Local conference seeks ways to bridge state’s digital divide
Close to 1.4 billion: That’s how many YouTube hits the music video “Gangnam Style” by South Korean performer PSY has generated on the video-sharing website.
Of course, to watch PSY’s giddy-up dance moves or to apply for a job
online, you need Internet access, something tens of thousands of people in Washington don’t have.
An upcoming conference will explore ways to change that. The Digital Inclusion Summit 2013 will take place Thurs., March 14 at South Seattle Community College.
David Keyes, community technology program manager for the city, said attendees will ask themselves, “How do we leverage the skills and intellect in Washington to address [access for] homeless people, people with disabilities and improve equity?”
A public-private effort , the summit will provide an opportunity for groups including the city of Seattle, University of Washington (UW) Information School, the Seattle Public Library, the YMCA and Comcast to survey the state’s digital landscape
Keyes said the summit arrives at a critical time, as mobile technology continues to grow and federal stimulus programs to increase broadband use dry up.
By some counts, Washington state is doing relatively well. The 2010 U.S. Census Bureau found that 83.6 percent of Washingtonians live in households with Internet access, the third-highest in the nation.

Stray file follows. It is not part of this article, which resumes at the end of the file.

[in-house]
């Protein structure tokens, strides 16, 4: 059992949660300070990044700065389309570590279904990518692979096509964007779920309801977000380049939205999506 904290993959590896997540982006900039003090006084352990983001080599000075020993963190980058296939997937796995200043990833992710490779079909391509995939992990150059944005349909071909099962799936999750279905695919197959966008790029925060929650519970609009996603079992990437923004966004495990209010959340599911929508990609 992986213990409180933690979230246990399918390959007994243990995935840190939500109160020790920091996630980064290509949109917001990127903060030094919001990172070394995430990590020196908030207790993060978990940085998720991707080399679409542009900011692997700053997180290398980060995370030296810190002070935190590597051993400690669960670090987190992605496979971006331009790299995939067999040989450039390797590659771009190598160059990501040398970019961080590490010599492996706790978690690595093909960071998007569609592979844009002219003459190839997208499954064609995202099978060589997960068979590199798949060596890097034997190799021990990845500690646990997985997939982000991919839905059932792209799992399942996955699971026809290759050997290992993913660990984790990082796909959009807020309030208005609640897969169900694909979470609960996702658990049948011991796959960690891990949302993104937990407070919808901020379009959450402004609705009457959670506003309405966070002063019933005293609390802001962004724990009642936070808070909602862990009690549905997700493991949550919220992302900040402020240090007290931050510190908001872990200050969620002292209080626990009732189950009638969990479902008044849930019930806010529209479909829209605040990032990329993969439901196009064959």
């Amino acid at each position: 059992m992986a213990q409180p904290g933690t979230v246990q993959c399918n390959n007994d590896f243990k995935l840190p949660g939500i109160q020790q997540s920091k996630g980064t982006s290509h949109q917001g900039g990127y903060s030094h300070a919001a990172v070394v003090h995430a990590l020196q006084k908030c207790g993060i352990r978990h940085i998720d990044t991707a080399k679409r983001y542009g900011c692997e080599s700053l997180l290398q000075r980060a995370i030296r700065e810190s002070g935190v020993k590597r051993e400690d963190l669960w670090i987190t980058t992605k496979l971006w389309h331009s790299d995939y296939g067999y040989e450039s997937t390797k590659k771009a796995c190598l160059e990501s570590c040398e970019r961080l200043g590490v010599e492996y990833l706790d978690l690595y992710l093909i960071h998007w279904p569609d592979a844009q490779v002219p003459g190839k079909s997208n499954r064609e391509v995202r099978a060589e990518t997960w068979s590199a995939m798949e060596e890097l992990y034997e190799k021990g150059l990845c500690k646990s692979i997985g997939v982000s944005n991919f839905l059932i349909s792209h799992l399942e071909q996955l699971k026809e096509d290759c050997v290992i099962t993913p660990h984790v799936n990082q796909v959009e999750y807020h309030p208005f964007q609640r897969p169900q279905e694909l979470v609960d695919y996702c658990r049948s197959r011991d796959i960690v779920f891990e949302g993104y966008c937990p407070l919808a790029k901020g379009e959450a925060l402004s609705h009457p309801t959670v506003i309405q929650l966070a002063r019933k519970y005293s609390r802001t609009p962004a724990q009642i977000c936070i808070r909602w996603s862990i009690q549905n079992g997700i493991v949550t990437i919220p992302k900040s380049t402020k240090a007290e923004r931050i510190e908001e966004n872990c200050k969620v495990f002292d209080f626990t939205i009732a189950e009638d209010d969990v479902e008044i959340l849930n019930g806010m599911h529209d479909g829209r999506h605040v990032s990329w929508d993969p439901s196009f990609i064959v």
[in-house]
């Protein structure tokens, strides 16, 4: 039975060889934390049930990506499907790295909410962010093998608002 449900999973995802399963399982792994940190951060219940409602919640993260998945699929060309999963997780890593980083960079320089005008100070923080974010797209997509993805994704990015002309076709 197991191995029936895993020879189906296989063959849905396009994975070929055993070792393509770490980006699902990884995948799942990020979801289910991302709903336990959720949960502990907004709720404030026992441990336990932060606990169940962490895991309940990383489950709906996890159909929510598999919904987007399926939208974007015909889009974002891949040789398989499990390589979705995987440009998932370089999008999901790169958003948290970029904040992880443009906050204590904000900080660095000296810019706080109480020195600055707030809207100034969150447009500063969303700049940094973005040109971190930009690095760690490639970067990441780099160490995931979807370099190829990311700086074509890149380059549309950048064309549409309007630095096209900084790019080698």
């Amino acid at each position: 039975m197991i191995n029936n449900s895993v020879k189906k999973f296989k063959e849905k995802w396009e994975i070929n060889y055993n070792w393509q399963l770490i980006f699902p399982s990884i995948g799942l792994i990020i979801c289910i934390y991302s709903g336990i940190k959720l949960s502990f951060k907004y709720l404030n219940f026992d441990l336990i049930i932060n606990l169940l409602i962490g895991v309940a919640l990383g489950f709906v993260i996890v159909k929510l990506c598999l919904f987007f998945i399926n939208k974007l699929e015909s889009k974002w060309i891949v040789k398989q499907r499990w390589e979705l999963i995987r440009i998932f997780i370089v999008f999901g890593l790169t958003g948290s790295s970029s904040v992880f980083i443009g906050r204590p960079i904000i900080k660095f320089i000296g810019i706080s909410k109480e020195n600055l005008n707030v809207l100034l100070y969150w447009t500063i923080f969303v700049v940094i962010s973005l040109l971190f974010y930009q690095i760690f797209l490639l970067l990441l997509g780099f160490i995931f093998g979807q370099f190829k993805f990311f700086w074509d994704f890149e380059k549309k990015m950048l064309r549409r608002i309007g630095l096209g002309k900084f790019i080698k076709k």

By contrast, the Pew Internet and American Life Project determined in 2010 that only 66 percent of people nationwide have Internet access.
In Seattle, a 2009 survey focused on technology found that 83 percent of city residents had some form of Internet access, Keyes said. But there were lower percentages for low-income people, people of color and residents with low English proficiency.
Results of a new technology survey will be available in the summer.
But even with Washington’s top three ranking, the 2012 Annual Report on Broadband reveals that .1 percent of the population, or approximately 69,000 people, lack any access to a broadband provider. Most of them live in rural communities, such as Ferry County in northeastern Washington, where
77 percent of households do not have a broadband provider.
This puts them at a disadvantage, because a lack of Internet access can affect employment opportunities. Smartphones could pose a solution, but it may be difficult to fill out a job application on a smartphone. This might be particularly important for low-income people and people of color, since the Pew report found that between 2009 and 2012 mobile phones increased Web access for these groups.
Keyes said the city has online job application forms, and he hopes that everyone will be able to access them.
“We want to be sure that people can find those jobs and apply for them,” he said.
To help lay the groundwork for faster and better Internet access, Mayor Mike McGinn in December announced that the city, UW and broadband developer Gigabit Squared planned to develop a $200 million ultra-high speed fiber broadband network. Gigabit Squared plans to roll out the network by the end of the year in 12 neighborhoods — including parts of the UW campus, the Central District, Northgate, Mount Baker and Rainier Beach — and encompass 50,000 households.
Everyone has a stake in digital inclusion, Keyes said, and the summit hopes to welcome not only developers and city planners, but concerned citizens as well.
Keyes said including many types of people in the discussion could mean a new idea might arise from an unexpected source. After all, he said, a homeless person could provide information needed to develop the next important mobile app.
“It’s really important to have that diversity,” he said.
Scholarships are available for potential attendees to offset the $50 registration fee.
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